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[BANGALORE] A team of Indian scientists has developed a next-generation sequencing (NGS) method that can assist organ transplants, bone cell marrow donations and stem cell therapy with lowered risk of rejection by the recipient’s body.

The team, drawn from the National Centre for Biological Sciences, Foundation for Revitalisation of Local Health Traditions (FRLHT), Bangalore Medical Services Trust (BMST) and Pacific Biosciences, published their work on sequencing human leukocyte antigen (HLA) genes in the March edition of the Journal of Clinical and Cellular Immunology.

“HLA is the protein on white blood cells and part of the immune system in our body,” explains Latha Jagannathan, who manages blood banking at BMST which is setting up a stem cell donor registry to help bone marrow transplants. HLA comes into play when the body confronts anything that is foreign, such as transplants, and tries to reject it.

Prior knowledge of HLA allelic polymorphisms is clinically important for matching donor and recipient for organ and tissue transplantation. HLA allelic information is also useful in predicting immune responses to various infectious diseases, genetic disorders and autoimmune conditions, the authors say.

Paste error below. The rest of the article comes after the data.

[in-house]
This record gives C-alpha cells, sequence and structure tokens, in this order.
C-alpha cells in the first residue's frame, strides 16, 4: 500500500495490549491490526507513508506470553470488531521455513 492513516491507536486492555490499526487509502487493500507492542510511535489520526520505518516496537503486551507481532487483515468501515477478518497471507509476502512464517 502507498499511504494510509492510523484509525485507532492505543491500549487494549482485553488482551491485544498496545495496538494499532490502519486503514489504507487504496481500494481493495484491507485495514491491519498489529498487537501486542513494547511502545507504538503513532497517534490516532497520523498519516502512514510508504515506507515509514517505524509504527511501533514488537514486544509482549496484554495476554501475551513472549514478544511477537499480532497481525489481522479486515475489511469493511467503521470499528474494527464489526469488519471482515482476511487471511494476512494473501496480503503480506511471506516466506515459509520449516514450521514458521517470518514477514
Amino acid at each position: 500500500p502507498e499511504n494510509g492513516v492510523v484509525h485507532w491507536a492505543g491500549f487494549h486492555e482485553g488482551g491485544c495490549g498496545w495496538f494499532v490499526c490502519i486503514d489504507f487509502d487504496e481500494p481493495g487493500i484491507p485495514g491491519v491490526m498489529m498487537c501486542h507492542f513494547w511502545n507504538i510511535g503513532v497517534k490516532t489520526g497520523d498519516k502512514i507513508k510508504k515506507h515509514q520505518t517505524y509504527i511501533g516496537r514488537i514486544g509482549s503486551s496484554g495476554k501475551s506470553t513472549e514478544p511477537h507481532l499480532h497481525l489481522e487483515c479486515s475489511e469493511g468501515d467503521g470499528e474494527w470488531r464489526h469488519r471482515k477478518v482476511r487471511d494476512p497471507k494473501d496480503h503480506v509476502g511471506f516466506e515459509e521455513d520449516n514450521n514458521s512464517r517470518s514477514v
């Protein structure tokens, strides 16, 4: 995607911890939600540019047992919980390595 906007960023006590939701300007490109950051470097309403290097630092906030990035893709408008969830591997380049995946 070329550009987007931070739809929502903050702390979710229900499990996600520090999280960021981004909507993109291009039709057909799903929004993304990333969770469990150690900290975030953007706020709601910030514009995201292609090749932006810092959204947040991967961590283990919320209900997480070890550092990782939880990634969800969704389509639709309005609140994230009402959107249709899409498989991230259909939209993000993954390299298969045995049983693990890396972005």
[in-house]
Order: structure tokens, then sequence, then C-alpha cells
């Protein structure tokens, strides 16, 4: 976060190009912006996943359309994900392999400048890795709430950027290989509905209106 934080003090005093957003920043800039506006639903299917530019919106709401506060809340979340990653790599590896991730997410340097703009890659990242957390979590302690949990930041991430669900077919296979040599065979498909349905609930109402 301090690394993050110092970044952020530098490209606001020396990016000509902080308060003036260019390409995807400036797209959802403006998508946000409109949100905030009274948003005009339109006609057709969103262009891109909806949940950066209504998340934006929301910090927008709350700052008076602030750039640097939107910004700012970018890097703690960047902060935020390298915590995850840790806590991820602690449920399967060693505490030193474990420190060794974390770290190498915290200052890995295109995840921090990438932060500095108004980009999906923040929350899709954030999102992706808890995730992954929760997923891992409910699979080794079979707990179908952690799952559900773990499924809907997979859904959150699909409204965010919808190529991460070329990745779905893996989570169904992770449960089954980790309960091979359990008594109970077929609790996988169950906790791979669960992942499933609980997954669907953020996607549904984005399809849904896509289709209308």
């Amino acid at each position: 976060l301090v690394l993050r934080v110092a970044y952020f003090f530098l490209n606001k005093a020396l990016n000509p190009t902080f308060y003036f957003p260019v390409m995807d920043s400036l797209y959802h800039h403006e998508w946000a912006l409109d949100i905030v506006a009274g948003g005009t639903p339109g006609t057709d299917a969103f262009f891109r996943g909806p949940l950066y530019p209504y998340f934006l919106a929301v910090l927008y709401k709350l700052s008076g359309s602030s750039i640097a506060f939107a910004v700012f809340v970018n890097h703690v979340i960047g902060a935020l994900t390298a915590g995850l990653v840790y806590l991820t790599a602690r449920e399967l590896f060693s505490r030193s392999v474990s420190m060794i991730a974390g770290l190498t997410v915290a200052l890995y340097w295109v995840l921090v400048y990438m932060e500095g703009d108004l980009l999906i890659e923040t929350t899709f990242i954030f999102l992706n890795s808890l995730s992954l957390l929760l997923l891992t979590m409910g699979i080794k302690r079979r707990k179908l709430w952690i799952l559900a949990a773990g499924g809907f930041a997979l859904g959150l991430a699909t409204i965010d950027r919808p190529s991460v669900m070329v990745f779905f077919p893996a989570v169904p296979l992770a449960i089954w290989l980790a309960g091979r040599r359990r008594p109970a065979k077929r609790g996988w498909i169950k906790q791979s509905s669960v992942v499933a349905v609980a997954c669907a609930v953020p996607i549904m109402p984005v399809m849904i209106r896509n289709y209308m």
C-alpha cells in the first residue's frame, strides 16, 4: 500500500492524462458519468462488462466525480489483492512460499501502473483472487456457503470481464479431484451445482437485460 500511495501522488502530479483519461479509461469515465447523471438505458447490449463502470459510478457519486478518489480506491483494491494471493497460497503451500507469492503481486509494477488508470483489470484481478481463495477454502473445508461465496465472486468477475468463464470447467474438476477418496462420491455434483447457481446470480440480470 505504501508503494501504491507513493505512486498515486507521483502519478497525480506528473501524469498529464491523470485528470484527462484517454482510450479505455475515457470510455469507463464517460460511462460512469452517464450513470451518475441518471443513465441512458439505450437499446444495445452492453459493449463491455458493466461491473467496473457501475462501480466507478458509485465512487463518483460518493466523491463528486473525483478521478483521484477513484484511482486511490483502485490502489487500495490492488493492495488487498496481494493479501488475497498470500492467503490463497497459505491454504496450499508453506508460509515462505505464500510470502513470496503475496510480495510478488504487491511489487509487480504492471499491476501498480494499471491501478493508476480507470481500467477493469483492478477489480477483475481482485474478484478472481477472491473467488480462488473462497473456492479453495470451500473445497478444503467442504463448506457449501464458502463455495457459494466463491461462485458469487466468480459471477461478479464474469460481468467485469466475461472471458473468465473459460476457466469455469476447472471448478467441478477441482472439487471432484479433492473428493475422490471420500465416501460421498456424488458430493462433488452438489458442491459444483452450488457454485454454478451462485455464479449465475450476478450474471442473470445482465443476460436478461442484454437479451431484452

By sequencing HLA genes for tests and matching, the team hopes to make a database of various ethnic communities in India that could be of wider use. Says lead author and professor at FRHLT, Malali Gowda: “India has such variability; Americans, Africans, the Irish or anyone should be able to easily find a match in HLA types in our populations. Hence, it is important to build a database of the information so that treating blood cancer and transplanting organs becomes easier.”

“HLA typing has a major impact on organ and bone marrow transplants,” says Gowda. “They don’t match in people unless they are twins or siblings and there is a 30 per cent chance of finding a matching donor within a family. Nowadays, families have a kid or two, so these matches are rare to find.”

“I am from Hassan district. There are more chances of getting my HLA match in the people who live in and around Hassan and in my community. I may get a match in 5,000 people or less. In blood cancer too, if one looks into the patient’s community, the chances of getting an HLA match are higher,” says Gowda.

The HLA region comprises over 200 genes, but six HLA genes (class I-A, B, C and class II-DR, DP, DQ) are crucial for self non-self recognition. NGS technologies have made HLA typing much easier and quicker, Jagannathan says.

“The best part of NGS is that you can store thousands of samples. Then one can run cheaper, high volume and high throughput tests for better results in a short time.”

This piece was produced by SciDev.Net’s South Asia desk.